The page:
I've got the following situation.

I've got one physical machine which is connected to the Internet.

It runs one virtual machine which can be made to utilize the host Internet connection.

I wish to disable the Internet Connection on the host machine but only forward it to the virtual machine.

Is there any trick or a smart configuration or a registry entry or something to "break" the Internet access on the host machine to all applications, processes and services but only let it be used from the virtual machine?

Basically I wish to have a safe working environment on the physical machine and have an isolated virtual space for browsing.

The virtualization technology is Hyper-V.


My host machine effectively has two physical network adapters:

  • Intel WLAN Adapter
  • Gigabit Ethernet Adapter

I'm currently using WLAN connection to the router. Ethernet is unused.


The correct way to do this is have two network adapters on your server. Hyper-V allows the guest OS's to have exclusive use on a network adapter that is on the host, so the host will not be able to use that adapter at all.

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Just un-check the box for Allow management operating system to share this network adapter

If you are willing to live with no network access at all you can just un-check that box for the only adapter on your system. For the times you do need it, just check that box temporarily then un-check it when you are done.

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  • Would this work with a Wireless adapter? – some-guy Apr 16 '12 at 15:28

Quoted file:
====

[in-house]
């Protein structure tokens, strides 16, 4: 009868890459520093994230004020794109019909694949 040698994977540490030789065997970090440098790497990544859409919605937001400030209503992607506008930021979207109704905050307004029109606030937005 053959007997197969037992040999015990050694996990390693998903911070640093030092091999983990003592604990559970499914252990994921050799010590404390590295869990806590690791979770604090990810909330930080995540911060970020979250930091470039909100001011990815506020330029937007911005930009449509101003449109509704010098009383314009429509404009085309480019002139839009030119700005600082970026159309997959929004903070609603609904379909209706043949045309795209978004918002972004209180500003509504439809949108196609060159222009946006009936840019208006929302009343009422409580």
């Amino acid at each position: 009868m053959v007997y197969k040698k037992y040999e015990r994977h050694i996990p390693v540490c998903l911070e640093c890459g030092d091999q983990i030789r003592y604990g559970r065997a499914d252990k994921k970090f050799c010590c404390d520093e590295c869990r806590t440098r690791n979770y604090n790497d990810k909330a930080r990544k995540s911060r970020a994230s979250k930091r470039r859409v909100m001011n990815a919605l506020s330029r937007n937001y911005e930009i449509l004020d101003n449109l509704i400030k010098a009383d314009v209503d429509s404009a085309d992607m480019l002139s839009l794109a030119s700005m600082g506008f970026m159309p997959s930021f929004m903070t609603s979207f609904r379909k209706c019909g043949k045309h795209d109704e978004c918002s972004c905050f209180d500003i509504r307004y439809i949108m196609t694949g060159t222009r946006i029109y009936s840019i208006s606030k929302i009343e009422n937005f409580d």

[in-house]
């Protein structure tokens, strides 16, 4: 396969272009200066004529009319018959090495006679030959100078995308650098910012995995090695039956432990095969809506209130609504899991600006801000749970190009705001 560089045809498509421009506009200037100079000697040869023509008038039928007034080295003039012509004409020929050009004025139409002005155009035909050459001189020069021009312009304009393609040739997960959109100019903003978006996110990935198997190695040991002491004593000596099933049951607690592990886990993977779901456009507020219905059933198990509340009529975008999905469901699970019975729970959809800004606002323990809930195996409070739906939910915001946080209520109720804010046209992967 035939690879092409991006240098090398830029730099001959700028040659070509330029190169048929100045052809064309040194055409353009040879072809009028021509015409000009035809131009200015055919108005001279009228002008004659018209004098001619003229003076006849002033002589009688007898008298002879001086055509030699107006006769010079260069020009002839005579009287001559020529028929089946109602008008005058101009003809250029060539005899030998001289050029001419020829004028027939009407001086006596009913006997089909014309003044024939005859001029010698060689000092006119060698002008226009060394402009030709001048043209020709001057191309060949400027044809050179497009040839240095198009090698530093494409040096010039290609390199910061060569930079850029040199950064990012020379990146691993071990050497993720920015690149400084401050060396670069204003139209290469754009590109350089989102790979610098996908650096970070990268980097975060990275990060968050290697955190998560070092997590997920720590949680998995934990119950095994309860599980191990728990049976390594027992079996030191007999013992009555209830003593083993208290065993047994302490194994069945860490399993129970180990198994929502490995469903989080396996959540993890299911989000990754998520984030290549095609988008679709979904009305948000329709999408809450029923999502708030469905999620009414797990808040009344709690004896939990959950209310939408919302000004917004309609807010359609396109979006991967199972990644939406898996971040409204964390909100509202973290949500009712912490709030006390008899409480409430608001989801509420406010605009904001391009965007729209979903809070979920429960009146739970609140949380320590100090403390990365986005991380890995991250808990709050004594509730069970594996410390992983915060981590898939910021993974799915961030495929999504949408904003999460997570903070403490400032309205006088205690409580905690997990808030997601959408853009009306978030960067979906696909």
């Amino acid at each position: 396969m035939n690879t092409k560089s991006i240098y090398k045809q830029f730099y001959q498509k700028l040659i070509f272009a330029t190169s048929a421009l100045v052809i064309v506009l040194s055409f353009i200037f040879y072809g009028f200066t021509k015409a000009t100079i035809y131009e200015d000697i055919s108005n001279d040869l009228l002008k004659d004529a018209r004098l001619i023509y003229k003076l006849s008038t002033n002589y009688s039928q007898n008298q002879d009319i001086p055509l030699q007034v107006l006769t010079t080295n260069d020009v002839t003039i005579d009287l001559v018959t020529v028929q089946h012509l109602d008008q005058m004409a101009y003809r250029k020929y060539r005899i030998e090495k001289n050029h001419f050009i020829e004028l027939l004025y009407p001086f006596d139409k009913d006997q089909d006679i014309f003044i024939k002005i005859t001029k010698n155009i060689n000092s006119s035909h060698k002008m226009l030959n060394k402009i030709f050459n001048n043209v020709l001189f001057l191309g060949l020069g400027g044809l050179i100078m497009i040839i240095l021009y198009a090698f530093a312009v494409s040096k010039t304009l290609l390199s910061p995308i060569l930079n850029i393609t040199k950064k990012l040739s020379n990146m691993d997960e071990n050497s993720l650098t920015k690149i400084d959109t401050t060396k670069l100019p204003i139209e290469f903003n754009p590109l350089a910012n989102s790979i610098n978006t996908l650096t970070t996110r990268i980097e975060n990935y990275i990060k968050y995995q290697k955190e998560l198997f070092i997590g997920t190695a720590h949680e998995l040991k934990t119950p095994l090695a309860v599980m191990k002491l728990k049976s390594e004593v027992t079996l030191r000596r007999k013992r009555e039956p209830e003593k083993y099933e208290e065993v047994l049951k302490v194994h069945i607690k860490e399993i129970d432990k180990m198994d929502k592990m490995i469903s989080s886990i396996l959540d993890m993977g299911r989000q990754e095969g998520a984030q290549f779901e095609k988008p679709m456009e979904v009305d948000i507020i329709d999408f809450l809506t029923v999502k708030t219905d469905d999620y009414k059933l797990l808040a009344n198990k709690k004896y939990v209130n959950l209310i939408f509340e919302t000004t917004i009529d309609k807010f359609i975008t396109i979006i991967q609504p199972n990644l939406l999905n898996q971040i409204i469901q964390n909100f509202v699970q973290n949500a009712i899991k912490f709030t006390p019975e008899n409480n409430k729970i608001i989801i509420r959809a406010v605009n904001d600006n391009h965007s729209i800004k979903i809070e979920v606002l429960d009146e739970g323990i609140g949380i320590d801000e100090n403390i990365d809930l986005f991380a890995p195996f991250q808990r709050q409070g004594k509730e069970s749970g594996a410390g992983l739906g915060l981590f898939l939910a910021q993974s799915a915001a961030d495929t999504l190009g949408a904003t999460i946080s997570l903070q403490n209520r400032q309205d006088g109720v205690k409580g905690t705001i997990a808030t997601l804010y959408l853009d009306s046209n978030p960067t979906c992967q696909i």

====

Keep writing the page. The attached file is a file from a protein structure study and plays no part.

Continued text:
• As per this TechNet page Hyper-V does not support wireless networks. An external virtual network provides access to a physical network through a wired physical network adapter. – Scott Chamberlain Apr 16 '12 at 15:31
  • And why do you say I need two network adapters? What for? Something escapes me here... – some-guy Apr 16 '12 at 15:35
  • Ok, this is not a big deal to switch the router to the cable if this will solve the problem. – some-guy Apr 16 '12 at 15:36
  • If you un-check the box the host OS will not be able to use the network adapter the VM is bound to AT ALL. You will not be able to connect to any network resource (printers, other computers, ect), not just the internet. If you want the host OS to talk to anything on the LAN you will need to either use a second network adapter (which could be wireless), or re-check the box during the times you need to use the network on your LAN. – Scott Chamberlain Apr 16 '12 at 15:38

What host OS do you use? That seems pretty important in this case. I assume Windows as host. The guest OS is not relevant I think. If that works, it works. Your question concerns the firewall, as it is about outgoing traffic.

There are two types of (software) firewalls. The first type blocks by port number. Http-traffic is port 80 and https is port 443, although sometimes 8080 and 8443 are used as well. Ftp is port 21, ssh is 22, etc. This is not useful for you. If you block port 80 on the host, the guest is blocked as well.

The second type of firewall blocks by application. So if you use firefox on the host and open a web page, the firewall notices this request, and asks you what to do. You can block this, and you can probably set it to block all apps, except for one: the VM application. So if you use Virtualbox, and open a webpage in firefox in the guest, which runs in Virtualbox, I think (but am not 100% sure) that the host firewall will see this as a request by Virtualbox, not by firefox. Then you allow this traffic.

Free firewalls like Comodo can do this. OSX has a built in firewall that can do this. Probably the built in Windows firewall can do this. I suppose there will be a firewall that can do the same in Ubuntu. So I think it can be done in any host OS.

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The easiest would be to do that via IP address filtering or proxy-access.

  • Allow access via proxy only and configure it inside the VM, but not on the host.
  • let the vm get her own (static) ipaddress and open Internetaccess for that ipaddress on your networkfirewall, but not your physical machine.

You can even do that by configuring a proxy on your physical machine. I had a Java-based one, which allowed to differentiate between routing and local access. So that would help with yours too. Can't recall the name anymore, though.

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